Neck Rest (Isicamelo), 19th century
17.8 x 44.5 x 16.1 cm (7 x 17 1/4 x 6 3/8 in.)
Edward E. Ayer Endowment in memory of Charles L. Hutchinson, 1996.434
In the 19th century, under the shrewd leadership of Shaka Zulu, the Zulu kingdom grew in power and influence. The royal treasuries of Zulu kings and chiefs in South Africa included beadwork, staffs, thrones, pipes, and neckrests like this one, sculpted from a single piece of wood. In the 19th and early 20th centuries, neckrests formed part of a Zulu bride's dowry. She (or her father) usually hired a sculptor to design two of the objects, one for herself, the other for her future husband. A bride needed hers to protect an elaborate coiffure, styled with mud and ochre, which she wore as a sign of respect for her new in-laws and her husband's ancestors. Zulu headrest styles vary greatly, but many share a cow-like form. The gently bowed, four-legged shape of this neckrest may allude to a bull. Among the Zulu, cattle have been a traditional source of wealth as well as a means of maintaining contact with ancestors. This rest's large size suggests that it may have been a nonfunctional prestige object.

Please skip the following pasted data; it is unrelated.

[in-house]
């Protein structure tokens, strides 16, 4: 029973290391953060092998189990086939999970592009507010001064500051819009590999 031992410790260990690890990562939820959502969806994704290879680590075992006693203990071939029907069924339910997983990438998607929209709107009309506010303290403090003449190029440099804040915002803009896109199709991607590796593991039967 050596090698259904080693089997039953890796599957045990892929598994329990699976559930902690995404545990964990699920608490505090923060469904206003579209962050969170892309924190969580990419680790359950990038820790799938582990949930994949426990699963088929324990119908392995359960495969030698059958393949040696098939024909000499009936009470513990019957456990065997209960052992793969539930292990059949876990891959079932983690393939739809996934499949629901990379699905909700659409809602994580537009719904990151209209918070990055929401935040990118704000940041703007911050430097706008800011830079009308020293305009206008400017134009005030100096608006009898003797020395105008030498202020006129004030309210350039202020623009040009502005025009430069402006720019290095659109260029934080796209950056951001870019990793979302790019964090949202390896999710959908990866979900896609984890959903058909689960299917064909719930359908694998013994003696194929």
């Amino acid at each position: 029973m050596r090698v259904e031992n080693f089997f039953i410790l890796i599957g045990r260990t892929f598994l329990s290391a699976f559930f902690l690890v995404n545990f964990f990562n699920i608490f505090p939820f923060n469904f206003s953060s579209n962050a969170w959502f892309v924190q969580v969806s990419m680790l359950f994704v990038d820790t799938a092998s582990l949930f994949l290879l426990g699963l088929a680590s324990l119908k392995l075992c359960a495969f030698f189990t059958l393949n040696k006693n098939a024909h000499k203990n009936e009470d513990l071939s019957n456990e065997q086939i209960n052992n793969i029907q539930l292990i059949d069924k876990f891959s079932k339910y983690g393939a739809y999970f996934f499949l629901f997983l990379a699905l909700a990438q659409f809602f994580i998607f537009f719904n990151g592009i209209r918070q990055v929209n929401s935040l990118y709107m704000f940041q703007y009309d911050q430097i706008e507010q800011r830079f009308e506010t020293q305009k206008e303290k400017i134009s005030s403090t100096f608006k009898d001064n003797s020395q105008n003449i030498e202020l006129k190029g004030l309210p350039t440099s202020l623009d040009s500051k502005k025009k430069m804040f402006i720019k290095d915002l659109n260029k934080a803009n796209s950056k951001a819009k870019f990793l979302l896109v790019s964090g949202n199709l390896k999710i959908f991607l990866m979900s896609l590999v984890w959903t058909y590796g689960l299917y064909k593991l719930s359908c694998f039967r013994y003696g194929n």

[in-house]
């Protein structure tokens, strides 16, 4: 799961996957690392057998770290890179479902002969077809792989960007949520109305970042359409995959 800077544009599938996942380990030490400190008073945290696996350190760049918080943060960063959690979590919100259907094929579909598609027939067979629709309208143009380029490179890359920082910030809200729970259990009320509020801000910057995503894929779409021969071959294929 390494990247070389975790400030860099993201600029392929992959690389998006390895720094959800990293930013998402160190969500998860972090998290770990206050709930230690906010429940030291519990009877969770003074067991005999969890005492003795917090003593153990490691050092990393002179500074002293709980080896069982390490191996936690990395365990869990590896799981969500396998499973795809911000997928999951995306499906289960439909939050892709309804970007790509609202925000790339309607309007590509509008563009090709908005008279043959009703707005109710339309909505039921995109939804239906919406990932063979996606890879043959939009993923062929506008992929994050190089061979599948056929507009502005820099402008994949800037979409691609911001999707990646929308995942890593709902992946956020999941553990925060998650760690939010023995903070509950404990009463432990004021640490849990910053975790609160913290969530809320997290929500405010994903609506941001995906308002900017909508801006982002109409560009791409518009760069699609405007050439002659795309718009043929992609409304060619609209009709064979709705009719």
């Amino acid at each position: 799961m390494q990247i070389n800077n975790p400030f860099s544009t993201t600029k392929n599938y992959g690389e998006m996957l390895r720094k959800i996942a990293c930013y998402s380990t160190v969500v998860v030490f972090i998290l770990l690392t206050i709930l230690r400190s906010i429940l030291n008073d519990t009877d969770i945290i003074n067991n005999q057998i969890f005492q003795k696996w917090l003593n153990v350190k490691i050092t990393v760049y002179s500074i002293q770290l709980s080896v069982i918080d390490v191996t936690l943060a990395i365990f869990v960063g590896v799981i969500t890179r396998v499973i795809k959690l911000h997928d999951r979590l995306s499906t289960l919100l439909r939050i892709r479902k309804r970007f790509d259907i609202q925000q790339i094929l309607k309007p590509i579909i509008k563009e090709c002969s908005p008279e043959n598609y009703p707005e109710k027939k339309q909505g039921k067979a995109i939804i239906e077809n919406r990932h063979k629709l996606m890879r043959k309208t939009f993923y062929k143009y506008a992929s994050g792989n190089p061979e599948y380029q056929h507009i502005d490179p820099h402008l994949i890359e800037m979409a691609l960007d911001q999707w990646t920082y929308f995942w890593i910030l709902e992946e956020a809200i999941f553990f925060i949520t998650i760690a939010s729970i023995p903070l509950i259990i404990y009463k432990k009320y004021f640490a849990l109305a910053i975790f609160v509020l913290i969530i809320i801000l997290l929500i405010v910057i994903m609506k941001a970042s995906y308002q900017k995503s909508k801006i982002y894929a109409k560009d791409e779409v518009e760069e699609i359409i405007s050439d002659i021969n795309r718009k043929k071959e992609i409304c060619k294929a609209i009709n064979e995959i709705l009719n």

— Descriptive text
Unknown owner, London, by 1990; sold, Christies, South Kensington, Oct. 2, 1990, lot 266, as An Unusual Southern African Headrest, to Kevin Conru, Tribal Art of London; sold to the Art Institute, 1996.